Conclusions: Atorvastatin may increase body weight, fasting blood glucose and HbA1c for diabetic and non-diabetic patients.

Open access

Valentin Nadasan, Gabriella Gabos, Monica Tarcea and Zoltan Abram

Abstract

Objectives: To assess the prevalence of snacking and to explore the relationship between snacking and several demographic, anthropometric, functional and biochemical factors. Methods: The study included 756 individuals over 18 years of age from Medias, Romania. Demographics and data about snacking were collected by trained volunteers. Height, weight, waist circumference, blood pressure were measured with standard equipment according to accepted procedures. Blood glucose and cholesterol were measured by experienced nurses using portable devices. Associations between variables were checked with the Pearson Chi-square test. Odds ratios and 95% confidence intervals were calculated to measure the association between binary variables. Results: About half of the subjects in the studied sample reported snacking less than 2 times / week, 34.5% between 3-4 times / week and 14.8% more than 4 times / week. Statistical analysis found that snacking was associated with gender (males being less likely to snack than females), ethnicity (non-Romanians being less likely to snack than Romanian ethnics), marital status of the subjects (not married people being less likely to snack than married people ), systolic blood pressure (people consuming more often snacks being less likely to have high systolic blood pressure values), and blood sugar level (people eating more frequently between meals being more likely to have higher blood glucose levels). Conclusions: Snacking was a widespread eating habit among the study participants and was significantly associated with gender, ethnicity, marital status, systolic blood pressure and blood glucose levels.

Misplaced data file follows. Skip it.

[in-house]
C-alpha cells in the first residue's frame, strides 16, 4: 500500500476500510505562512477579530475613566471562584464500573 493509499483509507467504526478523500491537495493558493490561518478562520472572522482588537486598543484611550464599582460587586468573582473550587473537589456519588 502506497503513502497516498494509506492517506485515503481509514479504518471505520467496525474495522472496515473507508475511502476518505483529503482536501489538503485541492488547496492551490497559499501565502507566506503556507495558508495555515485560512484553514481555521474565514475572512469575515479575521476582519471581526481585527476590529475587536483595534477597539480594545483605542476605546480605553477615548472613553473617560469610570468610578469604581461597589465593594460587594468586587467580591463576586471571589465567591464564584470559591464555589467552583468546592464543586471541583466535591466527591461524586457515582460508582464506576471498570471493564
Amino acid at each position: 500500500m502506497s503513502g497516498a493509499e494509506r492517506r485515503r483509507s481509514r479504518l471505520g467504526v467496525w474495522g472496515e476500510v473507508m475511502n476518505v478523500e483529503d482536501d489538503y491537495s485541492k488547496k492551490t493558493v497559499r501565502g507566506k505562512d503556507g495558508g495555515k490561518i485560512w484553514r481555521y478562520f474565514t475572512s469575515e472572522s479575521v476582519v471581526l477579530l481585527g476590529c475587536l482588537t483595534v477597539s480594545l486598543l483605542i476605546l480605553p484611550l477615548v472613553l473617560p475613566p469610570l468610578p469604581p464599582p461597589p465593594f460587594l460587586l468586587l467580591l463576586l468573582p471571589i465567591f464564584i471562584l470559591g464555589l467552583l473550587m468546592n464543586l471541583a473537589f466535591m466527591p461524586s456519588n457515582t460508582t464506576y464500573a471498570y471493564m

Open access

Rositsa V. Sandeva, Stanislava M. Mihaylova, Gergana N. Sandeva, Katya Y. Trifonova and Ruska D. Popova-Katsarova

Summary

In Europe, as well as in Bulgaria, consumption of soft drinks and confectionery has increased during the last three decades and is partly responsible for the epidemic-like increase in obesity. These foods, originally sweetened by sucrose, are now sweetened by other caloric sweeteners such as fructose. In this study we investigated the effect of an eight-week intake of 20% fructose solution on body weight in rats. Two adult rat groups (aged 120±6 days) of Wistar line were studied: a Control group (C; n=10; 5 male and 5 female rats) received water and standard rodent chow, and a Fructose group (F; n=12; 6 male and 6 female rats) who received 20% fructose-in-drinking-water solution and regular rodent chow. All animals were weighed and measured (nose to anus length), and the Lee index (equivalent of BMI in rats) was calculated. Body fat was also analyzed. As indicators of increased caloric intake of the Fructose group we investigated glucose, triglycerides and cholesterol (total, HDL and LDL) in blood. In conclusion, consumption of fructose solution in rats resulted in increased body weight, length and measured body fat, increased blood glucose, total cholesterol and triglycerides in the Fructose group, as compared to the controls.

Open access

Bogdan Timar, Viorel Șerban, Alina Lăcătușu, Laura Barna, Florentina Fiera and Adrian Vlad

Abstract